Portugal's striker Hugo Almeida (L), midfielder Deco Souza (C) and striker Cristiano Ronaldo share a laugh during a training session. - AFP Photo

Spain vs Portugal

 Fernando Torres has yet to spark into life at the World Cup although Spain’s Euro 2008 hero has the ideal stage to rediscover his best form in Tuesday’s last-16 clash with neighbours Portugal.

After returning from knee surgery shortly before the tournament, Torres was overshadowed by strike partner David Villa in the European champions’ three Group H matches and looks well short of his devastating best.

While Villa netted three times, including two of the finest goals so far in South Africa, Torres squandered several chances and looked a shadow of the player who scored a brilliant winning goal in the Euro 2008 final against Germany.

“It’s not easy coming back after an operation,” the 26-year-old said in an interview with Spanish radio on Saturday.

“I think I still have a little way to go before I am back at 100 percent, although I am close,” he added.

Vicente del Bosque is likely to keep faith with Torres alongside Villa in a two-pronged attack as the Spanish seek to become the first team to score against the resilient Portuguese at this World Cup.

The Spain coach has been at pains to point out that there is more to Torres than goals, noting that the powerful forward has an important role in sowing chaos among defenders.

“The main thing is that he played in the three (group) matches, he has been making progress in his preparation and he is better,” Del Bosque told reporters on Saturday.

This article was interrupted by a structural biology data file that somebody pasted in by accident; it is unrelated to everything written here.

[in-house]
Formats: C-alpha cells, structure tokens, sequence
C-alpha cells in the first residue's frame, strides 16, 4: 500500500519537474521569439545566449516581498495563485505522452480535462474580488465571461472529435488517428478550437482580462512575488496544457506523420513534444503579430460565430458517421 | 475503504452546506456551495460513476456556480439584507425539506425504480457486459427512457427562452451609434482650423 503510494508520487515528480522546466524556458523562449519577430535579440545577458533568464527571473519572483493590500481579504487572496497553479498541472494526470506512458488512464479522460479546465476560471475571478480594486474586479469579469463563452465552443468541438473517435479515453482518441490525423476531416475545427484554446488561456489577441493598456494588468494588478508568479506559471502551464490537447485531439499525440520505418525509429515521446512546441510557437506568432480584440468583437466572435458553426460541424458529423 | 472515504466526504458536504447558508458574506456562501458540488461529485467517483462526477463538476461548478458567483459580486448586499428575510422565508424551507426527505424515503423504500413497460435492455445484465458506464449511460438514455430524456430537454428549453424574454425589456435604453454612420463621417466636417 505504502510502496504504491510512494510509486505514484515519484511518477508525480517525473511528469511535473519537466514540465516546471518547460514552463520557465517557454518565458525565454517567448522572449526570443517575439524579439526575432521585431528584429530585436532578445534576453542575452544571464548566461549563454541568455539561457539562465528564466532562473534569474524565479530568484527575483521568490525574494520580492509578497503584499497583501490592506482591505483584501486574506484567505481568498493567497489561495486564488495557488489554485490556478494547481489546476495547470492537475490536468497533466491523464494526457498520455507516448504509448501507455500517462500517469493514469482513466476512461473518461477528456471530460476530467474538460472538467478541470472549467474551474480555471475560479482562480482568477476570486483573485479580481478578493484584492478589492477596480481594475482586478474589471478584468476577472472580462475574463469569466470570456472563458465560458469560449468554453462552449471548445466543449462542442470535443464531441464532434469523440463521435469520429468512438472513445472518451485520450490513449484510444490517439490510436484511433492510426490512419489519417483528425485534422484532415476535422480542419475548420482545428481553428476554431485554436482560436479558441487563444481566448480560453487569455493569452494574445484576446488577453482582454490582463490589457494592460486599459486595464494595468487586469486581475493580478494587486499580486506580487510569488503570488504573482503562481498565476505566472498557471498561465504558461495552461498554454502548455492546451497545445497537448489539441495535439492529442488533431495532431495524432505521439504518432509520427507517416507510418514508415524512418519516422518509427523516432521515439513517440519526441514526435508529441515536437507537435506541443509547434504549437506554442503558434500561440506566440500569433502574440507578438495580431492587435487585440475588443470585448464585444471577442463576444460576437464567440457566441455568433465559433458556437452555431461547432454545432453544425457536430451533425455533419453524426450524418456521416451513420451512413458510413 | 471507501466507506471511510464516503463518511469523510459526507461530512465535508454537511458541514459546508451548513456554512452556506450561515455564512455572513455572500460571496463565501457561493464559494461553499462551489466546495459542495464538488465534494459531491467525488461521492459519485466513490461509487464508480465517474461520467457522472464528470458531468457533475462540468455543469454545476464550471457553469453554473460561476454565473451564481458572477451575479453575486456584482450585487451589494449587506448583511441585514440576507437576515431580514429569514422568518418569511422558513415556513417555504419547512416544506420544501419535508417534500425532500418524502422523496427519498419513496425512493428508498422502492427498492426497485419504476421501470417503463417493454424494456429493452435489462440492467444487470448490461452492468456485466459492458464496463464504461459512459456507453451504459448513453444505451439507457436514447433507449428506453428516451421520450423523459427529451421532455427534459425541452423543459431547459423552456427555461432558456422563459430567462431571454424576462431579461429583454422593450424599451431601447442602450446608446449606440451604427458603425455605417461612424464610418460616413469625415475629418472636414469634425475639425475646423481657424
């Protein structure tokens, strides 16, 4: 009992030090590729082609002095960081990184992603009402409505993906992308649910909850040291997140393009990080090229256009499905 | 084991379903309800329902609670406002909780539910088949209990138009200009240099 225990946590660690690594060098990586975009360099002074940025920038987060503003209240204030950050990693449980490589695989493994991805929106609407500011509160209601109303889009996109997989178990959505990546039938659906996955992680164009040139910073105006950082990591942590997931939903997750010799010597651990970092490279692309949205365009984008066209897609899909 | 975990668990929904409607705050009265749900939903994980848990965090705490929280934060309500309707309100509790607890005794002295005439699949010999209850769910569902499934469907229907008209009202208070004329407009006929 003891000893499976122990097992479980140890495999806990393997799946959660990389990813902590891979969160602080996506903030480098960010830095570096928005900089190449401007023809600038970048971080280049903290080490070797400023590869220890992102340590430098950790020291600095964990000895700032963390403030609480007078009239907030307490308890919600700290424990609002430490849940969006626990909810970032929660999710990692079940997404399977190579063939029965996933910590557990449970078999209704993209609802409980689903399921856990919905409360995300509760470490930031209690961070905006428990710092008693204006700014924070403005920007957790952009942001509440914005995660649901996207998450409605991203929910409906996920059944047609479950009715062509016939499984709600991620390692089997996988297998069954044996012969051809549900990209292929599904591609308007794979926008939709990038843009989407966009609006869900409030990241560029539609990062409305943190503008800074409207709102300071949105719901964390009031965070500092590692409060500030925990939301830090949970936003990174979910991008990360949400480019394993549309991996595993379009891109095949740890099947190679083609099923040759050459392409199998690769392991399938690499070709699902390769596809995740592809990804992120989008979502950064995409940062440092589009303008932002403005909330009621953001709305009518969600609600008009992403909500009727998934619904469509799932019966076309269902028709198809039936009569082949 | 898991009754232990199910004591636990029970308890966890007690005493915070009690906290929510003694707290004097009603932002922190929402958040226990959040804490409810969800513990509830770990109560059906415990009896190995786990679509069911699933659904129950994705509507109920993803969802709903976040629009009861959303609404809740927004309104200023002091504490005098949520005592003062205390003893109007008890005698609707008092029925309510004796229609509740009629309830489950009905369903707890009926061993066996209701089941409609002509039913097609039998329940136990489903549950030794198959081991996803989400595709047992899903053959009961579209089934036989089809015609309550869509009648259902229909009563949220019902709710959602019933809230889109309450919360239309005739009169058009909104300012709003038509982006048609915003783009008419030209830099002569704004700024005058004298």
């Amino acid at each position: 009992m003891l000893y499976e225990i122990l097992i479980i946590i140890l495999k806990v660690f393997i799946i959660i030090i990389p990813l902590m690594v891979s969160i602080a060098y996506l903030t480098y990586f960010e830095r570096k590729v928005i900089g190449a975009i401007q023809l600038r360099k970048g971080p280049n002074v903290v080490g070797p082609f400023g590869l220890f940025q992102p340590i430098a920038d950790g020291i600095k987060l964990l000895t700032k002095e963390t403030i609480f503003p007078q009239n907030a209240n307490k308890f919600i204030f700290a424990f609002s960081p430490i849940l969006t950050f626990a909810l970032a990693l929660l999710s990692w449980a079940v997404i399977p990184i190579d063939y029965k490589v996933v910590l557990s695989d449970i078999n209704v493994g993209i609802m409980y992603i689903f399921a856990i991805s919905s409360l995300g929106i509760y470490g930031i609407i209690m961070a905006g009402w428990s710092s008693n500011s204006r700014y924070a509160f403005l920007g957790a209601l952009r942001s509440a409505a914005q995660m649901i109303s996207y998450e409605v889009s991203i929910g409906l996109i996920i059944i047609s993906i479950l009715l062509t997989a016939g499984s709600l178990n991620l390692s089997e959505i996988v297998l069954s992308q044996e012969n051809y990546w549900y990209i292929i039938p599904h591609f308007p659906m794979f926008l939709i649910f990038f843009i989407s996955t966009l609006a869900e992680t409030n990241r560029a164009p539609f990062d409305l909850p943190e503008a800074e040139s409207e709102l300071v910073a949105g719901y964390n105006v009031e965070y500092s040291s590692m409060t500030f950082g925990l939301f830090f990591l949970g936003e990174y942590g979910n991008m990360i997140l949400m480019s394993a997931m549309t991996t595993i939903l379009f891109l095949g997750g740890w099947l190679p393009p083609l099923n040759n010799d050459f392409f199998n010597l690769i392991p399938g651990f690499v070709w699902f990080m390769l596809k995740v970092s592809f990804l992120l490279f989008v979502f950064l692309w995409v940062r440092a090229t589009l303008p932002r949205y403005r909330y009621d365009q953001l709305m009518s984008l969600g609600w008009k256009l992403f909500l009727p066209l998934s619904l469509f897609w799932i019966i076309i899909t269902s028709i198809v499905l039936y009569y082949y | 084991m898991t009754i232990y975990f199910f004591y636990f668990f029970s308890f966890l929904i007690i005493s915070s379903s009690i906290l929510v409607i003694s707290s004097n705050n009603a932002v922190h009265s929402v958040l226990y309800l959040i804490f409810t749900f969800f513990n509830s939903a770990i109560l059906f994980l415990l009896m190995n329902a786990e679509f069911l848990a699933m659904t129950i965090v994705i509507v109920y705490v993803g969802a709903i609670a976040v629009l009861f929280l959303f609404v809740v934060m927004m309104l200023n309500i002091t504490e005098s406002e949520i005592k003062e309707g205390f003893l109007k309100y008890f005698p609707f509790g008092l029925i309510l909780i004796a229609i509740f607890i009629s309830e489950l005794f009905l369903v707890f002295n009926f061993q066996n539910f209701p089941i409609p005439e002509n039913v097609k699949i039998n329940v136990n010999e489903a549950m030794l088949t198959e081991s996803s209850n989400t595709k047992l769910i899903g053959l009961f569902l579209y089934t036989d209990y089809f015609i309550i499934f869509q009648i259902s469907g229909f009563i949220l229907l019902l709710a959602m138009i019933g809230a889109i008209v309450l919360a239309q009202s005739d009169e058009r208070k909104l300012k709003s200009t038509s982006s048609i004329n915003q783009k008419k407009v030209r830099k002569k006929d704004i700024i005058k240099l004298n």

“He may not have scored but he helps us by being a menace for the opposition’s defence,” he added. “And when he gets into space he is always a very dangerous player.”

Spain and Portugal, who have never met at a finals, know the winners at Cape Town’s Green Point Stadium will avoid the big guns with Paraguay or Japan waiting in the last eight.

Del Bosque and Portugal coach Carlos Queiroz both have injury concerns, with Spain midfielder Xabi Alonso doubtful after spraining an ankle against Chile and Portugal winger Danny struggling with a left thigh injury.

Midfielder Deco has recovered from the hip problem that ruled him out of Portugal’s final two Group G games and Spain central defender Raul Albiol, who has been an unused substitute thus far, is sidelined after being injured in training.

Portugal also have seven players on yellow cards: Cristiano Ronaldo, Pedro Mendes, Hugo Almeida, Pepe, Tiago, Fabio Coentrao and Duda, while the Spanish have not collected a single caution.

Midfielder Javi Martinez, who would likely replace Alonso in Spain’s starting lineup, also jumped to Torres’s defence.

“Fernando has been bringing a lot to the team,” the 21-year-old, who was a surprise inclusion in the squad and has made only three appearances for the European champions, told a news conference on Sunday.

“The space he opens up is fantastic for us and I am sure he will rediscover his top form in the next few matches.”